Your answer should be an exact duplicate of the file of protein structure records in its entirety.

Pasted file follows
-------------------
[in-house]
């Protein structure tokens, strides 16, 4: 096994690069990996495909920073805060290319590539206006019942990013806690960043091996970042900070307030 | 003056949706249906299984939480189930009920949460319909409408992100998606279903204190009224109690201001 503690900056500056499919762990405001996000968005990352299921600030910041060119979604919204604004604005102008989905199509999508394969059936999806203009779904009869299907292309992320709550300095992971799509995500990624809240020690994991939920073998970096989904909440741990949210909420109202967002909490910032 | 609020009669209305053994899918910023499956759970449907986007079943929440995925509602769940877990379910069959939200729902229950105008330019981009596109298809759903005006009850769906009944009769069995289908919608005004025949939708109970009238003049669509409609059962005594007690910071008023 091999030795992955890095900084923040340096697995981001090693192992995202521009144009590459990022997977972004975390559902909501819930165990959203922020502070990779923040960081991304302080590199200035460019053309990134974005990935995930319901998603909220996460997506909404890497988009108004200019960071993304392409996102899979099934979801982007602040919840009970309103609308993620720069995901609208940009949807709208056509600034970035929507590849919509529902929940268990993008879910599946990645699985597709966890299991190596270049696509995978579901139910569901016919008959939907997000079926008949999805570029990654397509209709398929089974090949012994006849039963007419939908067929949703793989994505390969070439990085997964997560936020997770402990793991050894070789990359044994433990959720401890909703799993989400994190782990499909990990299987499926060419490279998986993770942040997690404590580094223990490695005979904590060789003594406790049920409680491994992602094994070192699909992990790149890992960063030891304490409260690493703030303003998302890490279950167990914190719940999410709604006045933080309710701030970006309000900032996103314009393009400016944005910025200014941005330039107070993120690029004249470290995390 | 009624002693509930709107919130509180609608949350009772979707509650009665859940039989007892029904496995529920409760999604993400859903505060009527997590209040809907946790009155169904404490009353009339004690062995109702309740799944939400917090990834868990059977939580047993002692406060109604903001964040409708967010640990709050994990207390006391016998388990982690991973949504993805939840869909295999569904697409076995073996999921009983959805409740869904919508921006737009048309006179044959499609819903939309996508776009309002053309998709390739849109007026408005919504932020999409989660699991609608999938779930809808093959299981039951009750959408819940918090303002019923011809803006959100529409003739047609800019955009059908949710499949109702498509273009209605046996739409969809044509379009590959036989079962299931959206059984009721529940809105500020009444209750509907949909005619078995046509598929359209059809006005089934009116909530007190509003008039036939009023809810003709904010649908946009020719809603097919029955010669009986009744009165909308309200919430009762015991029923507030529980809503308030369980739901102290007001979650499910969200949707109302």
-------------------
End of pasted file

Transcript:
[in-house]
């Protein structure tokens, strides 16, 4: 096994690069990996495909920073805060290319590539206006019942990013806690960043091996970042900070307030 | 003056949706249906299984939480189930009920949460319909409408992100998606279903204190009224109690201001 503690900056500056499919762990405001996000968005990352299921600030910041060119979604919204604004604005102008989905199509999508394969059936999806203009779904009869299907292309992320709550300095992971799509995500990624809240020690994991939920073998970096989904909440741990949210909420109202967002909490910032 | 609020009669209305053994899918910023499956759970449907986007079943929440995925509602769940877990379910069959939200729902229950105008330019981009596109298809759903005006009850769906009944009769069995289908919608005004025949939708109970009238003049669509409609059962005594007690910071008023 091999030795992955890095900084923040340096697995981001090693192992995202521009144009590459990022997977972004975390559902909501819930165990959203922020502070990779923040960081991304302080590199200035460019053309990134974005990935995930319901998603909220996460997506909404890497988009108004200019960071993304392409996102899979099934979801982007602040919840009970309103609308993620720069995901609208940009949807709208056509600034970035929507590849919509529902929940268990993008879910599946990645699985597709966890299991190596270049696509995978579901139910569901016919008959939907997000079926008949999805570029990654397509209709398929089974090949012994006849039963007419939908067929949703793989994505390969070439990085997964997560936020997770402990793991050894070789990359044994433990959720401890909703799993989400994190782990499909990990299987499926060419490279998986993770942040997690404590580094223990490695005979904590060789003594406790049920409680491994992602094994070192699909992990790149890992960063030891304490409260690493703030303003998302890490279950167990914190719940999410709604006045933080309710701030970006309000900032996103314009393009400016944005910025200014941005330039107070993120690029004249470290995390 | 009624002693509930709107919130509180609608949350009772979707509650009665859940039989007892029904496995529920409760999604993400859903505060009527997590209040809907946790009155169904404490009353009339004690062995109702309740799944939400917090990834868990059977939580047993002692406060109604903001964040409708967010640990709050994990207390006391016998388990982690991973949504993805939840869909295999569904697409076995073996999921009983959805409740869904919508921006737009048309006179044959499609819903939309996508776009309002053309998709390739849109007026408005919504932020999409989660699991609608999938779930809808093959299981039951009750959408819940918090303002019923011809803006959100529409003739047609800019955009059908949710499949109702498509273009209605046996739409969809044509379009590959036989079962299931959206059984009721529940809105500020009444209750509907949909005619078995046509598929359209059809006005089934009116909530007190509003008039036939009023809810003709904010649908946009020719809603097919029955010669009986009744009165909308309200919430009762015991029923507030529980809503308030369980739901102290007001979650499910969200949707109302």